3.3 additive and subtractive mixing

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3.3 additive and subtractive mixing

  1. 1. ADDITIVE AND SUBTRACTIVE MIXINGMost of us are familiar with the colours produced bymixing paints or coloured solutions.Many will be equally familiar withthe colours produced on fibres by mixtures of dyes. – Obviously the results depend on the exact colours mixed, – but roughly: 1
  2. 2. Additive and subtractive• red + blue gives purple• red + yellow gives orange• yellow + blue gives green• while red + yellow + blue in the correct proportions gives grey or black 2
  3. 3. Mixing lights• To people accustomed to mixing dyes or pigments, the colours produced by mixing lights may sometimes be surprising. For example,• a blue light mixed with a yellow light might well give white,• while red and green lights could be mixed to give a yellow.• (Yellow and blue dyes would be expected to give green,• while red and green dyes would probably give a dirty brown colour.)• Quite obviously, mixing dyes and pigments is fundamentally• different from mixing coloured lights.• Since the CIE system is based on mixtures of lights, these must be considered further. 3
  4. 4. Additive mixing• Additive mixing occurs – when two or more coloured lights – are shone at the same time – so that we see the two lights together.• Consider red and green lights shining on to a white screen using an arrangement similar to that shown in Figure 3.1.• The screen will reflect almost all the light incident upon it,• and the mixture of red plus green in the same appropriate proportions• will reach the observer’s eye.• If the colour seen (yellow)• is surprising this is simply because we are not used to mixing colours in this way.• The two colours do not interact with each other at all. If the red and green are single wavelengths,• both wavelengths reach our eye and do not interfere with each other in any way. We see the red wavelength plus the green wavelength: hence we call the mixture an additive mixture. 4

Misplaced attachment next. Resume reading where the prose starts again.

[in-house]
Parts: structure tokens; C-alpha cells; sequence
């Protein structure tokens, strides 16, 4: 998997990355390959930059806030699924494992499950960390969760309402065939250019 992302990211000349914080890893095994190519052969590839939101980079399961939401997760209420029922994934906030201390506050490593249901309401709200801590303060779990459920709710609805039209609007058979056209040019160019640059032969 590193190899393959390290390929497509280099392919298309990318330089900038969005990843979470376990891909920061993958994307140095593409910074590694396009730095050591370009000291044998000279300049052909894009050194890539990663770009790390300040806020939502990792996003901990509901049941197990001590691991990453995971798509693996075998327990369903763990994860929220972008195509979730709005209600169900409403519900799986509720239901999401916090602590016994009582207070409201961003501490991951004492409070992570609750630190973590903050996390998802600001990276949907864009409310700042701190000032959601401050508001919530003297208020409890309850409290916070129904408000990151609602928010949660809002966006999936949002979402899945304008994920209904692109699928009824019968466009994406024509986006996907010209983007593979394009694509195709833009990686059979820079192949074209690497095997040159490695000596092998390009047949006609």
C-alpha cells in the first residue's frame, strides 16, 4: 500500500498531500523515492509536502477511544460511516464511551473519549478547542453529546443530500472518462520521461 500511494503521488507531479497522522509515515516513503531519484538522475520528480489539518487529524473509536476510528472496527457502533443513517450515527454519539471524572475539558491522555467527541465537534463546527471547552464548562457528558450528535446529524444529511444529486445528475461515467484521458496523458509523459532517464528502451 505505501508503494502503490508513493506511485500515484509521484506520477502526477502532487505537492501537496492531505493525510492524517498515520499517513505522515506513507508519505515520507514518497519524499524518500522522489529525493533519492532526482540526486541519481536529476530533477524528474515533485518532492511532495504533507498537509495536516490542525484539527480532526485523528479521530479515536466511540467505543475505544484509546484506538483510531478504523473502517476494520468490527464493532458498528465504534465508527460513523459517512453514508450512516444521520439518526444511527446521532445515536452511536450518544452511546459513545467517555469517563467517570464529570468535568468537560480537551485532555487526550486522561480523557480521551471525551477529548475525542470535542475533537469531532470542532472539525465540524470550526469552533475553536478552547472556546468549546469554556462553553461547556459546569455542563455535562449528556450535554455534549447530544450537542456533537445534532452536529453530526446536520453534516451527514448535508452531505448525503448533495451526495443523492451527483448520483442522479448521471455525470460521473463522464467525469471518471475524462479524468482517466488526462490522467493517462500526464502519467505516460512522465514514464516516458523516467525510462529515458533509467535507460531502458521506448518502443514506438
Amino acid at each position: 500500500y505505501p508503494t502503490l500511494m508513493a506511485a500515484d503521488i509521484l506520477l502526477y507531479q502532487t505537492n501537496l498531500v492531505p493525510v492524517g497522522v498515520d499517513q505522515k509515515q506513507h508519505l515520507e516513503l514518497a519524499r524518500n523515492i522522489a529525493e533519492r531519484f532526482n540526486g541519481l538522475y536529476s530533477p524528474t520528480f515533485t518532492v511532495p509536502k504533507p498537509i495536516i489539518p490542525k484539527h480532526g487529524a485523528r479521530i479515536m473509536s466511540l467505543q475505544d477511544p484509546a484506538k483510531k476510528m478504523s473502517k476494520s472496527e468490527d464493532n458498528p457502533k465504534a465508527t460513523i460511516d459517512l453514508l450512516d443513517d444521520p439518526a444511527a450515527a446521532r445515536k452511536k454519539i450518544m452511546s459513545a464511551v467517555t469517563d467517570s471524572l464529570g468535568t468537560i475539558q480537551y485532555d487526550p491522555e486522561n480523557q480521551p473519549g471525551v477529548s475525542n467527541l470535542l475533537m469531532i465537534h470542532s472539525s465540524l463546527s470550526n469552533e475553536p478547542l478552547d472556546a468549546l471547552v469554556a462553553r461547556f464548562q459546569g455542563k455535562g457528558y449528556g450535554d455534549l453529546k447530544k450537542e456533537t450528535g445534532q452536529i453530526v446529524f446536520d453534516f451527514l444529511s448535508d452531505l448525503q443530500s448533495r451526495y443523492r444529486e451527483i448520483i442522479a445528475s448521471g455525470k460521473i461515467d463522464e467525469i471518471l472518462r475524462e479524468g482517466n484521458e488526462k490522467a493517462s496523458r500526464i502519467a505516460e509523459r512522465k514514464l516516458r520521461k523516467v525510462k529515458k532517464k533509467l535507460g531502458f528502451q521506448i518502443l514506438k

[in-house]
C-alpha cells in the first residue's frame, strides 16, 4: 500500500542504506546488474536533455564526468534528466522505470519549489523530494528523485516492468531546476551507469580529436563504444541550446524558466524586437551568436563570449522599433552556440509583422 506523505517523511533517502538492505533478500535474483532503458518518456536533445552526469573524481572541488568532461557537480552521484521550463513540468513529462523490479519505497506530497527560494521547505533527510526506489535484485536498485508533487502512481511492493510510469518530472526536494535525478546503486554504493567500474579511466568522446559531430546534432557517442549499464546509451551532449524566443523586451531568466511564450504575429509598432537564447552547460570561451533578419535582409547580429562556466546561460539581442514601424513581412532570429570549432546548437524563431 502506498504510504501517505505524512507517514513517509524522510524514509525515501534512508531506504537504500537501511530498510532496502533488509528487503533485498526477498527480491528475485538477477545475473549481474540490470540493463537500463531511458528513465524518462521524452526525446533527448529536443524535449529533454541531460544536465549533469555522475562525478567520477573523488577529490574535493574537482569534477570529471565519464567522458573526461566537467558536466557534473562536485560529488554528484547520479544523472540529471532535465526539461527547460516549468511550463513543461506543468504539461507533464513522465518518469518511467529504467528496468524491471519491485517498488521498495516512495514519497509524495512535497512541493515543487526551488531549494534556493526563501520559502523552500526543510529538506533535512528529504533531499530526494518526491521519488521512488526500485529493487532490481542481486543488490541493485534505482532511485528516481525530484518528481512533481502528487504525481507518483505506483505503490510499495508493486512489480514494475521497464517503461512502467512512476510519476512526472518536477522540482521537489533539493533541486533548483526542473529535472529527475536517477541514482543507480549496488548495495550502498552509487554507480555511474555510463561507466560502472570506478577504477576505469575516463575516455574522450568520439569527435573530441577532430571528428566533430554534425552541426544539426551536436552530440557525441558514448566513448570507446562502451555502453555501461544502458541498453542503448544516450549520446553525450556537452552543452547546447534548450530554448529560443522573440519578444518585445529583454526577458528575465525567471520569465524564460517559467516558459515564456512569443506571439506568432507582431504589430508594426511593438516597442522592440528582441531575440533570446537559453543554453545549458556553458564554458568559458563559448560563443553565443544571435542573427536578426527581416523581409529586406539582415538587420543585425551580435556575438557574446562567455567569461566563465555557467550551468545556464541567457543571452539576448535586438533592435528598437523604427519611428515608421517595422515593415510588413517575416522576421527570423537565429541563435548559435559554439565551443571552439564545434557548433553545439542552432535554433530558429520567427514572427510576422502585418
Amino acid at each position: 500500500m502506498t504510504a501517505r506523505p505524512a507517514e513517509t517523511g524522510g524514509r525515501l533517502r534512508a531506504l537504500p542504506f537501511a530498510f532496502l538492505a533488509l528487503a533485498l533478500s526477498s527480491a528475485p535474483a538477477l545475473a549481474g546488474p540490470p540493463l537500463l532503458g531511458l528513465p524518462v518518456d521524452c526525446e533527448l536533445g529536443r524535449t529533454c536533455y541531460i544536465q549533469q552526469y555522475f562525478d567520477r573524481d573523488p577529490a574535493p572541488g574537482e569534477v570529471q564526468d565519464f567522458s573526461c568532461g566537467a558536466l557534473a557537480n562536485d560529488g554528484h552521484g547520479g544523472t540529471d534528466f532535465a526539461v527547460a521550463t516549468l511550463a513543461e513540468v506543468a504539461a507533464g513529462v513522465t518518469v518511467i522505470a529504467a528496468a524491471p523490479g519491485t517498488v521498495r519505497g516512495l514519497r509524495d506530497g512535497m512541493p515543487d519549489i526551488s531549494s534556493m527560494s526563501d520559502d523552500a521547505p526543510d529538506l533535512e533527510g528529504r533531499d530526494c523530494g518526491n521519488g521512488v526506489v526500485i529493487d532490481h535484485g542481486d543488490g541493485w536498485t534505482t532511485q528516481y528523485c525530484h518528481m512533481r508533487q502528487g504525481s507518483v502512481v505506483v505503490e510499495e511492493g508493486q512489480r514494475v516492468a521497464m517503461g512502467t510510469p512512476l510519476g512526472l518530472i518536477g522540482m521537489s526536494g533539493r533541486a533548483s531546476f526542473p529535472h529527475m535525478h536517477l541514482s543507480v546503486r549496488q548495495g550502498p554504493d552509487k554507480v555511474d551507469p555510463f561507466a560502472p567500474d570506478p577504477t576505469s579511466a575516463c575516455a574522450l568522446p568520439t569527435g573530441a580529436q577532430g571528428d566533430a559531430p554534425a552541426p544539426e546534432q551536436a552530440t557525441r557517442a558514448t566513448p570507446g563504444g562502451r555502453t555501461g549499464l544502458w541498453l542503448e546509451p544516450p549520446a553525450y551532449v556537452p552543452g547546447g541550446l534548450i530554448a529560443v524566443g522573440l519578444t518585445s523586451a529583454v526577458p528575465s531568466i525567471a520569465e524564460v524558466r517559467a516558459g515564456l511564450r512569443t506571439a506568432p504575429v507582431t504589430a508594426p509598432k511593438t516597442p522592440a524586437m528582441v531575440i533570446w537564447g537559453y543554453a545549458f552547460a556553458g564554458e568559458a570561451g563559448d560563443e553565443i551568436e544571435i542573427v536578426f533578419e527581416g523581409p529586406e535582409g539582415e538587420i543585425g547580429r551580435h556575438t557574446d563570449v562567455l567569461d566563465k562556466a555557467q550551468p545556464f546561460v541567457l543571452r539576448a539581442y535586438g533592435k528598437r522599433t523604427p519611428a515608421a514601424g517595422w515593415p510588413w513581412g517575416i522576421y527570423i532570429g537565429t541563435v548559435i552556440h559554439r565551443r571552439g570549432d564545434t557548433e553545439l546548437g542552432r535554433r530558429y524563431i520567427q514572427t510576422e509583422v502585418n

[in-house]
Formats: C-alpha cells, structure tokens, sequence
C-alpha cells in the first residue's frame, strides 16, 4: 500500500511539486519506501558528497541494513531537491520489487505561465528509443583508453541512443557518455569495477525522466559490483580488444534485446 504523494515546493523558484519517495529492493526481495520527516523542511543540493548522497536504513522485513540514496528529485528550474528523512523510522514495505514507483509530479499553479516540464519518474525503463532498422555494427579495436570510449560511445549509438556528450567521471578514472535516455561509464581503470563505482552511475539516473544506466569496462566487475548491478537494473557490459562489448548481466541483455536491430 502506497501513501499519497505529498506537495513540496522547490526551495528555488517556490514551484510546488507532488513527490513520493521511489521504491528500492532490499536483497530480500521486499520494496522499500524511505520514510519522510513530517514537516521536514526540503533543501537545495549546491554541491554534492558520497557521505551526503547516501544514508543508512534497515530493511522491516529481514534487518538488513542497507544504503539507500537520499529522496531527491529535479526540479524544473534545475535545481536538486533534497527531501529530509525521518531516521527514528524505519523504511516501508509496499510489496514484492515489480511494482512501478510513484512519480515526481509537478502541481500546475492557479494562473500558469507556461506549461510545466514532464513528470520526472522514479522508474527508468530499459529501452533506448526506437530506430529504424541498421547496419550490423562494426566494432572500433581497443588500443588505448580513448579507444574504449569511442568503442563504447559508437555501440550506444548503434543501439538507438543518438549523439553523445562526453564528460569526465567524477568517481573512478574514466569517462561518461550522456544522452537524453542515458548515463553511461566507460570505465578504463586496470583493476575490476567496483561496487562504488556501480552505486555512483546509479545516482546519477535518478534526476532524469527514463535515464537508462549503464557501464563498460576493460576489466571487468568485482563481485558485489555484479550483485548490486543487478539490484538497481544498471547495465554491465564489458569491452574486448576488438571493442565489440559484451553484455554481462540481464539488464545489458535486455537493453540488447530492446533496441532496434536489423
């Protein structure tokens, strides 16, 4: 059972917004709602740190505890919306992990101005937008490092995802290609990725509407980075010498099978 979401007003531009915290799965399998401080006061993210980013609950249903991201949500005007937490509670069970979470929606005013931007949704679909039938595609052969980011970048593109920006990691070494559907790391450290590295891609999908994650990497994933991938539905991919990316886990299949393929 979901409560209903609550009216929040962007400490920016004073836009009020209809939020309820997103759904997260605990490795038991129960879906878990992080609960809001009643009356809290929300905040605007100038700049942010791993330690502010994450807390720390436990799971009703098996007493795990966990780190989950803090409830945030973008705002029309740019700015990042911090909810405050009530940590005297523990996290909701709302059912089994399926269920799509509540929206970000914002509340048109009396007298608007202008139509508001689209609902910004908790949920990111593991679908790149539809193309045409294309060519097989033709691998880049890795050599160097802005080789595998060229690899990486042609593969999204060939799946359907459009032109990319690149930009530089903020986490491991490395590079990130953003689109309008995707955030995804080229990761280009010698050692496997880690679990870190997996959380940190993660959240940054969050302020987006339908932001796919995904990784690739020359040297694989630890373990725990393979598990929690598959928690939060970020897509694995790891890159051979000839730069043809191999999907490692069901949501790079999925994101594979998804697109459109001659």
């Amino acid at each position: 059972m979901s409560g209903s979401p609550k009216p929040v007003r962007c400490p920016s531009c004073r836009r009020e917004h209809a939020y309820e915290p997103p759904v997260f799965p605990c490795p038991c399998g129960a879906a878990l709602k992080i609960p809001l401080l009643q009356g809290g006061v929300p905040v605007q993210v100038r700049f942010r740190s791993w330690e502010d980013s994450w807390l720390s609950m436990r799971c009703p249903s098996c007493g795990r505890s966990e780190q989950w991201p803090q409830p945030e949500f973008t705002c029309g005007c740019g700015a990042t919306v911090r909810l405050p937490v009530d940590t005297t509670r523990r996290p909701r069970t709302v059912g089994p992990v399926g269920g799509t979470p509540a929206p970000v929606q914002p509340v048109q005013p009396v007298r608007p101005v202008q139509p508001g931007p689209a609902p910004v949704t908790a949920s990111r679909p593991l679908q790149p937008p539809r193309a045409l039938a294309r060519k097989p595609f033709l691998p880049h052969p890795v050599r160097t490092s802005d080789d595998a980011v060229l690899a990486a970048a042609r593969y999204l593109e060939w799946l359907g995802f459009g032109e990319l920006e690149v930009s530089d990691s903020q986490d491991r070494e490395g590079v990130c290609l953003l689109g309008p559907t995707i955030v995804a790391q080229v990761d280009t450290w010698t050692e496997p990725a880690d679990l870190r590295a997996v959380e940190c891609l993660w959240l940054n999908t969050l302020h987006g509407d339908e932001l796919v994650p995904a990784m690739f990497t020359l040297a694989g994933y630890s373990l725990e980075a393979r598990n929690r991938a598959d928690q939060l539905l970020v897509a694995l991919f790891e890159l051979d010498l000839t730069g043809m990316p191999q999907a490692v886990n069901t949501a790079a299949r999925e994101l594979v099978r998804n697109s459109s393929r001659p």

5. 5. ADDITIVE MIXING (Maxwell disc) • Another simple method of demonstrating additive colour mixing is • the Maxwell disc. • This is a disc made of sectors of various colours, • which is spun at increasing speed. • Above a certain speed we see – the colours blending together – in an additive manner. • The colours produced can be varied by – altering the relative areas – of the differently coloured sectors. 5
  6. 6. Subtractive mixingSubtractive mixing is much more common but usually involves more complex processes. 6
  7. 7. SUBTRACTIVE MIXING• In the simplest case,• we shine light through two coloured glass filters (Figure 3.2).• The light passes through the two filters in succession: – only the light transmitted by the first filter (F1) – reaches the second filter (F2). – Each filter ‘subtracts’ light – and the only light seen is that which has succeeded in passing through both.• This is completely different from additive mixing, where all the light from the mixture reaches the eye. 7
  8. 8. SUBTRACTIVE COLOR MIXING• Suppose that F1 is made of red glass• and only transmits light of wavelengths longer than 650 nm. – The light reaching F2 will therefore consist only of wavelengths longer than 650 nm and will appear red.• Suppose that F2 is green and transmits only wavelengths between 500 and 550 nm. If white light were to be shone on to this filter the• wavelengths between 500 and 550 nm would be transmitted and would look green. 8
  9. 9. SUBTRACTIVE COLOR• In our example the only light reaching F2 is the red light of wavelengths greater than 650 nm,• and therefore no light is transmitted through F2. – Hence no light reaches the eye – and the two filters together produce black.• In this case F1 has subtracted all the wavelengths except those of 650 nm or longerand F2 has subtracted the rest.It is easy to see that the mixture should be considered to be a subtractive mixture.The order in which the filters are placed does not affect the final colour as long as the light seen has passed through both filters. 9